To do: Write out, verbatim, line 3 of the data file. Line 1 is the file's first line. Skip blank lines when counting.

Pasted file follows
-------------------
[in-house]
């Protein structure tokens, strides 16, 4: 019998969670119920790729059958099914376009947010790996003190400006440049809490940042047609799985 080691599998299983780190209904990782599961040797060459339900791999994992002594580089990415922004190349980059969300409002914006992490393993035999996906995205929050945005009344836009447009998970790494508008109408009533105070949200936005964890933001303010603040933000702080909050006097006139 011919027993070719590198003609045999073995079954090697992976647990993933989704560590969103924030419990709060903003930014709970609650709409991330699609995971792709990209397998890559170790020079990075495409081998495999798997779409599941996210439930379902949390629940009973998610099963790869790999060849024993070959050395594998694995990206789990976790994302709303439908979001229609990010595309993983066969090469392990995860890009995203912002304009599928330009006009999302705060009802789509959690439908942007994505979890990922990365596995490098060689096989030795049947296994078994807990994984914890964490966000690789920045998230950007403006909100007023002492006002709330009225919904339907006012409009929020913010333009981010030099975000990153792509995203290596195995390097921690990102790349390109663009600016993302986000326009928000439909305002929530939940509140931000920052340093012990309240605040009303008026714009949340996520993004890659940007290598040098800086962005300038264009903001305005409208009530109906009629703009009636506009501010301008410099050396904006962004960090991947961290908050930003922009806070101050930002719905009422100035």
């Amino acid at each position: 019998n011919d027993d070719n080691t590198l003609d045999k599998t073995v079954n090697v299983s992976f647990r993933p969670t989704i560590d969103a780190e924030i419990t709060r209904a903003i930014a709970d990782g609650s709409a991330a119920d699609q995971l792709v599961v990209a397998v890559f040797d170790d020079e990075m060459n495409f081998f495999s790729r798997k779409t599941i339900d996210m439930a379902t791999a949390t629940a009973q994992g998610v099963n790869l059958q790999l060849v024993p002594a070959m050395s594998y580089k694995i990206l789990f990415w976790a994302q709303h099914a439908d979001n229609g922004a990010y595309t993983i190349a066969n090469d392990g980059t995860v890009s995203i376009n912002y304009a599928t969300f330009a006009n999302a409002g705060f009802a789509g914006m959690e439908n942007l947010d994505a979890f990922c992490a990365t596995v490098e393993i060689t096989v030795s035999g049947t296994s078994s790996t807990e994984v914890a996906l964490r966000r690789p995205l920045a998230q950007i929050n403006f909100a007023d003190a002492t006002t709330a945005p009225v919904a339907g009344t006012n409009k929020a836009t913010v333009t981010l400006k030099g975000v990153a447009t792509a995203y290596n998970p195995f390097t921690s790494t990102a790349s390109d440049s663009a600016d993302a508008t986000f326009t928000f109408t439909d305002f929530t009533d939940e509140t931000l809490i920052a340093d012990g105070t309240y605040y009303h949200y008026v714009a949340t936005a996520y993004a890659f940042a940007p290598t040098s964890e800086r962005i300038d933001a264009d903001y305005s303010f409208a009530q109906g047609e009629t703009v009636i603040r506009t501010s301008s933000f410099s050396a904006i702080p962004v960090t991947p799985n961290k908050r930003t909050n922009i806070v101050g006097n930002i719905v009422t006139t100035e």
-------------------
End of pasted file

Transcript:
């Amino acid at each position: 019998n011919d027993d070719n080691t590198l003609d045999k599998t073995v079954n090697v299983s992976f647990r993933p969670t989704i560590d969103a780190e924030i419990t709060r209904a903003i930014a709970d990782g609650s709409a991330a119920d699609q995971l792709v599961v990209a397998v890559f040797d170790d020079e990075m060459n495409f081998f495999s790729r798997k779409t599941i339900d996210m439930a379902t791999a949390t629940a009973q994992g998610v099963n790869l059958q790999l060849v024993p002594a070959m050395s594998y580089k694995i990206l789990f990415w976790a994302q709303h099914a439908d979001n229609g922004a990010y595309t993983i190349a066969n090469d392990g980059t995860v890009s995203i376009n912002y304009a599928t969300f330009a006009n999302a409002g705060f009802a789509g914006m959690e439908n942007l947010d994505a979890f990922c992490a990365t596995v490098e393993i060689t096989v030795s035999g049947t296994s078994s790996t807990e994984v914890a996906l964490r966000r690789p995205l920045a998230q950007i929050n403006f909100a007023d003190a002492t006002t709330a945005p009225v919904a339907g009344t006012n409009k929020a836009t913010v333009t981010l400006k030099g975000v990153a447009t792509a995203y290596n998970p195995f390097t921690s790494t990102a790349s390109d440049s663009a600016d993302a508008t986000f326009t928000f109408t439909d305002f929530t009533d939940e509140t931000l809490i920052a340093d012990g105070t309240y605040y009303h949200y008026v714009a949340t936005a996520y993004a890659f940042a940007p290598t040098s964890e800086r962005i300038d933001a264009d903001y305005s303010f409208a009530q109906g047609e009629t703009v009636i603040r506009t501010s301008s933000f410099s050396a904006i702080p962004v960090t991947p799985n961290k908050r930003t909050n922009i806070v101050g006097n930002i719905v009422t006139t100035e």